I finger my thoughts, slowly, like beads on a string,
Turning them in my fingers, observing their texture and color.
One by one they pass through my grasp.
I can hardly tell why each one arises, nor how it morphs to the next.
Each seems so real and intricate as it sits between my fingers
But as I let it go, it turns to vapor and dissipates.
There really are no beads before or after the one I hold;
Not that I can see.
Could it be that the time I spend in my head – planning or trying to understand
May actually be frittering away the life you have opened for me
Opened – but it’s out of sight, so, out of mind.
How do loosen my internal focus, so I can grasp a broader view?
Let me learn not to worry about the last bead or the next –
To focus less on thoughts and more on moments
To trust the string of your love
And let the beads arise and fall in grace.
This is my prayer
Today and tomorrow
(If I can anticipate the next day’s bead upon the string)
Let me come to life, one bead at a time.
[photo by Vicki C per cc 2.0]
On the edge of change
In the swirl of this, still new, millennium
So much is urgent and hopeful, yet full of tragedy and despair.
All the institutions of the old order,
Economics, education, religion, civics,
Seem in helpless disarray.
Yet there are sprouts of green amid the rubble.
There are prescient urgings and faithful actions
Calling a new world community to life.
What is this, emerging among us?
Could it be a new turning toward each other?
Could it be that a new world is rising, expectantly, in our midst?
So much change, yet so much deep coherence.
It reaches beneath the chaos to sing grace.
My heart is captured by this hopeful, unifying song.
Fingers crossed … I dare believe it might be true.
It certainly is true to my dearest hopes
And ushers in a belief worth believing.
[photo by Pamela Machado per cc 2.0 … Even creative commons is part of this emerging.]
God’s math is strange:
In an intimate partnership,
The two become one:
One in love – sharing one love.
And this strange God
Is also One, in intimate partnership
Among the three
One love inviting more into that circle
Even welcoming you and me
Into that very dance
Where the one love extends ever outward
A universe bursting out in deep relationship.
And how strange.
[photo by Aftab Uzzaman per cc 2.0]
If I am honest with myself
My faith is pretty messy.
On grateful mornings my heart sings.
I am wrapped in the peaceful veil of sunrise and birdsong.
I know – I seem so sure – that I am a small part
Of an immense and holy whole.
But other mornings I crawl out of a dull and achy hole.
I look around and wonder how love could be the source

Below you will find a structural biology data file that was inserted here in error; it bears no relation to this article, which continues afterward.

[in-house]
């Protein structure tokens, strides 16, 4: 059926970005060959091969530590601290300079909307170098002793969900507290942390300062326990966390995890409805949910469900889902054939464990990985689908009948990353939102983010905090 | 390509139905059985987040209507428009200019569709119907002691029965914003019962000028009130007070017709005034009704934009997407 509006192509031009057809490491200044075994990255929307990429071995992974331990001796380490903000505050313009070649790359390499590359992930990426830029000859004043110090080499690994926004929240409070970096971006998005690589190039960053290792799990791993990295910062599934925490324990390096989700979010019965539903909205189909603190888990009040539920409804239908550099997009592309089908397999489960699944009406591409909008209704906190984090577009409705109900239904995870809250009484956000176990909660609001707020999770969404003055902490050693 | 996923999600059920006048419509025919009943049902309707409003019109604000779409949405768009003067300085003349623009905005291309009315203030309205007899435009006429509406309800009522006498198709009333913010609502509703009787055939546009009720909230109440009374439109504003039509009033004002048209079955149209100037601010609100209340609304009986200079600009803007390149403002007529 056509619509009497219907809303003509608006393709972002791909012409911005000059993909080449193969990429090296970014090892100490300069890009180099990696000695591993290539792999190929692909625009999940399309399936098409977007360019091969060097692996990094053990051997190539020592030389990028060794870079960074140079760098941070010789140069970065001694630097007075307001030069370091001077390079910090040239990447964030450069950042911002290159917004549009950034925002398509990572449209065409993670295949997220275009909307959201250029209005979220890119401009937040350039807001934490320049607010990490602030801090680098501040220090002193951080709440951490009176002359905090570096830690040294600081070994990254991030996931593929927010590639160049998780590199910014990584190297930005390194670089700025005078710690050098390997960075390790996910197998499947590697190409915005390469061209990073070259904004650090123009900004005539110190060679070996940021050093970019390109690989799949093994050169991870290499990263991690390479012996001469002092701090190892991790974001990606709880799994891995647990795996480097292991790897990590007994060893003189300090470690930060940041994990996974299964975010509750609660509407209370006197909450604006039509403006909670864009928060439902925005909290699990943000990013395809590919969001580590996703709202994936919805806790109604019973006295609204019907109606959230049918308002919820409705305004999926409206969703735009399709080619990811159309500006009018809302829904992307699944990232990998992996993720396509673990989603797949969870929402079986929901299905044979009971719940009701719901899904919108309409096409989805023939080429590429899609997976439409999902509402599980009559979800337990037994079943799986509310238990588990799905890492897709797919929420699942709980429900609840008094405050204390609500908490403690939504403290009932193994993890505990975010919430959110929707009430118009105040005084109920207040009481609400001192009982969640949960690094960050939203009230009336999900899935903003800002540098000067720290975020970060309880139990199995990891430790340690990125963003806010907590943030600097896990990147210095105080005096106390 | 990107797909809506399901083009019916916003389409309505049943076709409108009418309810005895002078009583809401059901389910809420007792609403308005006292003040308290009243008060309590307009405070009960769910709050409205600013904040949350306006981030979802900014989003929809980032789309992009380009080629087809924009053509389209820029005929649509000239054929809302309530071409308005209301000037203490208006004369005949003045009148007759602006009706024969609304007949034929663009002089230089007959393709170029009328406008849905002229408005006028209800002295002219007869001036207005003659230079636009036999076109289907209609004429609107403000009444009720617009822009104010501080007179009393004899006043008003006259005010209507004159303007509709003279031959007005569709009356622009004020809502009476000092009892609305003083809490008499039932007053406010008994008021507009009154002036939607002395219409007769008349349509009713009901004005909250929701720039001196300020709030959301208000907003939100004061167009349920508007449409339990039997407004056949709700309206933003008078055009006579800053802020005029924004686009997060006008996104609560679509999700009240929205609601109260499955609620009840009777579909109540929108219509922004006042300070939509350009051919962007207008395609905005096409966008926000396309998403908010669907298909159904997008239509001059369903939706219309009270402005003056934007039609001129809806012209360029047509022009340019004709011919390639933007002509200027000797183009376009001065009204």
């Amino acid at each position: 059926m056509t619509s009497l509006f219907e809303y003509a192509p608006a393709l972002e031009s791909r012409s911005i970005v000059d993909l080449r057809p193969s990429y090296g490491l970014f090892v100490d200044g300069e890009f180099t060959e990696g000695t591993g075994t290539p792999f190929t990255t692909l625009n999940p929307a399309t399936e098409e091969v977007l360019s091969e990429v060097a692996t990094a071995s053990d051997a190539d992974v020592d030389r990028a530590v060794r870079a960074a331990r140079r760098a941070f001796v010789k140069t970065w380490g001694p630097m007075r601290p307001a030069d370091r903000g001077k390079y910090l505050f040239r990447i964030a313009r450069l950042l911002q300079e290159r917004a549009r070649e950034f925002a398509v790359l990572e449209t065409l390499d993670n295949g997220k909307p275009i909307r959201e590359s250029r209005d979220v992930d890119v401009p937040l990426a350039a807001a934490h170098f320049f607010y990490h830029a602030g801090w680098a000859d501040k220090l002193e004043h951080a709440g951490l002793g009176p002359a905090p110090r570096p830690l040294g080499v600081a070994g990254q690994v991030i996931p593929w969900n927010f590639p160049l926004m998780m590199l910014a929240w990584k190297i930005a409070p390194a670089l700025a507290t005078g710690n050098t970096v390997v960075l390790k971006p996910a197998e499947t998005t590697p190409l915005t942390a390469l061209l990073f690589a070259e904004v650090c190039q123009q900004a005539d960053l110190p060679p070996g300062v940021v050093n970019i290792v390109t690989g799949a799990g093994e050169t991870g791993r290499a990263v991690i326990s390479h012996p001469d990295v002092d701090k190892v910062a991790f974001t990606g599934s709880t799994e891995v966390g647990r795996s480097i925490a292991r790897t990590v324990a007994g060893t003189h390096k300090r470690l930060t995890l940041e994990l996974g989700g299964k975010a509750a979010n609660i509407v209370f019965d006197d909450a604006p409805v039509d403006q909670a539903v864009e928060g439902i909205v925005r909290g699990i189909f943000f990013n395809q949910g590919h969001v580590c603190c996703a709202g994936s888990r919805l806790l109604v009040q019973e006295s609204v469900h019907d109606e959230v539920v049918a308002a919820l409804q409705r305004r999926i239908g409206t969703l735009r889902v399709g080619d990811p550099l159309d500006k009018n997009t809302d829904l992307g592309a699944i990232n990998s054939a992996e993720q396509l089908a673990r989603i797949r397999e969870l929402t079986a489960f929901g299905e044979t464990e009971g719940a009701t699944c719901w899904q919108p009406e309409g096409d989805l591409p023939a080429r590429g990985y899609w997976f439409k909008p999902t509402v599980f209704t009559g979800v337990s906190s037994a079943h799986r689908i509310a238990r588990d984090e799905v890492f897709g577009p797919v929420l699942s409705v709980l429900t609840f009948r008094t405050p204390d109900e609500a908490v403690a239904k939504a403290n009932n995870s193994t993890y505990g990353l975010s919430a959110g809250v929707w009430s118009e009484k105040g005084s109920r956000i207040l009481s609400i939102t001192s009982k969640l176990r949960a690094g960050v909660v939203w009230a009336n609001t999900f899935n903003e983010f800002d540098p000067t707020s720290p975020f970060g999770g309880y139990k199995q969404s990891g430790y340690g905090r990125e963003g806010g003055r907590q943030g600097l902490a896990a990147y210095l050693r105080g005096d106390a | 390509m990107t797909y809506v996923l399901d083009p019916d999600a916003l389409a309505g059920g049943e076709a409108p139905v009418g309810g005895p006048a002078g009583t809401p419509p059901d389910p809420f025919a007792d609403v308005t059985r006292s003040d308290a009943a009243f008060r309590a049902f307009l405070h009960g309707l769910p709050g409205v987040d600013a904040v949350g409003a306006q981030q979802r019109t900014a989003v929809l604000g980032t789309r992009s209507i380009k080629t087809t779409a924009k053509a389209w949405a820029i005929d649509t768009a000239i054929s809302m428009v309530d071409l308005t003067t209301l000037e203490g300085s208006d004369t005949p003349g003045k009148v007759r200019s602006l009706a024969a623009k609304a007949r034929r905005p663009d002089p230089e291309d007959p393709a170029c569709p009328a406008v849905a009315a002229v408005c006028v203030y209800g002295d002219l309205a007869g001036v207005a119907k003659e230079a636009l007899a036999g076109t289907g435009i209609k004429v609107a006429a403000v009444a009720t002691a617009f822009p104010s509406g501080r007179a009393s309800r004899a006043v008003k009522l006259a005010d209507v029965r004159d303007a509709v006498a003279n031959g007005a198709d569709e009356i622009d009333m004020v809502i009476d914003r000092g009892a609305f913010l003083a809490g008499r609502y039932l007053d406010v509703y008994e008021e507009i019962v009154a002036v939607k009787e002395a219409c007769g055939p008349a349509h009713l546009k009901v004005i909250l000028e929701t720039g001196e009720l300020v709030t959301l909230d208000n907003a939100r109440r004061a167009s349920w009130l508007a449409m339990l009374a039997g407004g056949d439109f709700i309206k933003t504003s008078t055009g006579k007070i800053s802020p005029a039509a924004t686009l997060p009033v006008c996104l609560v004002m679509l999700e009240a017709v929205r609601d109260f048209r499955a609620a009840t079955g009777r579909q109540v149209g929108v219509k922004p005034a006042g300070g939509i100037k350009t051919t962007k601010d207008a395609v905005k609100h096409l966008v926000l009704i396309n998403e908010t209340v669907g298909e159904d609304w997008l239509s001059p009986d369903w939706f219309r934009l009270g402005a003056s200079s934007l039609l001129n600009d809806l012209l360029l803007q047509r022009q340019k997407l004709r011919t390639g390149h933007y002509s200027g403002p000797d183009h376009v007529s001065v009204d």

Of such a mess as this.
My eyes seem tuned to all that’s undeniably wrong.
Is it the tilt of my heart that determines what I see?
And what tilts my heart?
Is faith a decision?
And, if so, what does it stand upon?
This postmodern mind of mine
Knows that knowing is slippery.
All, all seems built upon the sand.
I need a rock to keep me from collapse.
Yet, even rocks are made of whirling atoms,
With vast emptiness between each particle.
The solid – not so solid: I am not held up by ‘stuff.’
Instead, I am held by the very force of the relationships between each and all.
Right now, that is a much of a rock as I can find.
I clamber up – and am amazed that it holds me.
It holds me … and isn’t that what relationship most desires?
To be cherished, but not crushed. It is a delicate balance.
[image by SJKen per cc 2.0]
Jesus did not come to change the mind of God about humanity – it did not need changing! Jesus came to change the mind of humanity about God.- Richard Rohr
Could this be true?
The crucifixion was unnecessary.
God did not require it – we did.
It was not God who demanded sacrifice as the gateway to reconciliation.
God’s power to love and forgive was never held hostage to some cruel death.
Love has always been more powerful than sin.
We are the ones who required blood-sacrifice.
We believed so deeply that the price of sin was death
That we would not accept God’s love and reconciliation without it.
So, Christ, who came for reconciliation,
Who came to show us love,
Met our conditions.
God’s desire for relationship was so deep
That God yielded to our obstinate delusions
To prove in ways that only we demanded
The awesome, terrible depth of love.
God does not love us more – or less – because of the crucifixion.
But we can now accept forgiveness
And find a way to receive and return that love.
That is God’s desire – that we would love in return.
God will do whatever it takes to help us find the way to love.
[image cropped from a photo by Steve Snodgrass per cc 2.0]
Of course we use metaphors.
Of course we try to understand the ineffable.
Of course we fall short.
Of course we try again.
Can you explain beauty
Or describe love?
It is all so marvelously immense.
I’m grateful – no thrilled –
To be a tiny part of a universe
That is so far beyond my grasp
And so filled with wonder
And so deeply interwoven.
I’ll never understand.
Isn’t that grand?
[photo by Andrew Kuznetsov per cc 2.0]
Sometimes I wonder if God doesn’t get impatient with me …
Again you fall?
Again you fail?
Again you find yourself in a mess?
Yet there is something
Deep inside me
That won’t let me give up.
That continues to call me to more.
What if …
What if that very call is God’s spirit,
Planted deep within?
What if I am made for evolution rather than perfection?
What if the voice of impatience is my own?
What if the slow, insistent urge to unfold,
To turn imperceptibly toward the sun,
Is the true expression of God’s response to my fumbling efforts?
What if the narrative of my life
Is not a fall from grace
But a release into it?
What if that was the plan all along?
Again, I must start anew?
Of course, of course.
Always anew; always more.
That is the call of God.
And if for me
For you, too.
[photo by Fadil Elmansour per cc 2.0]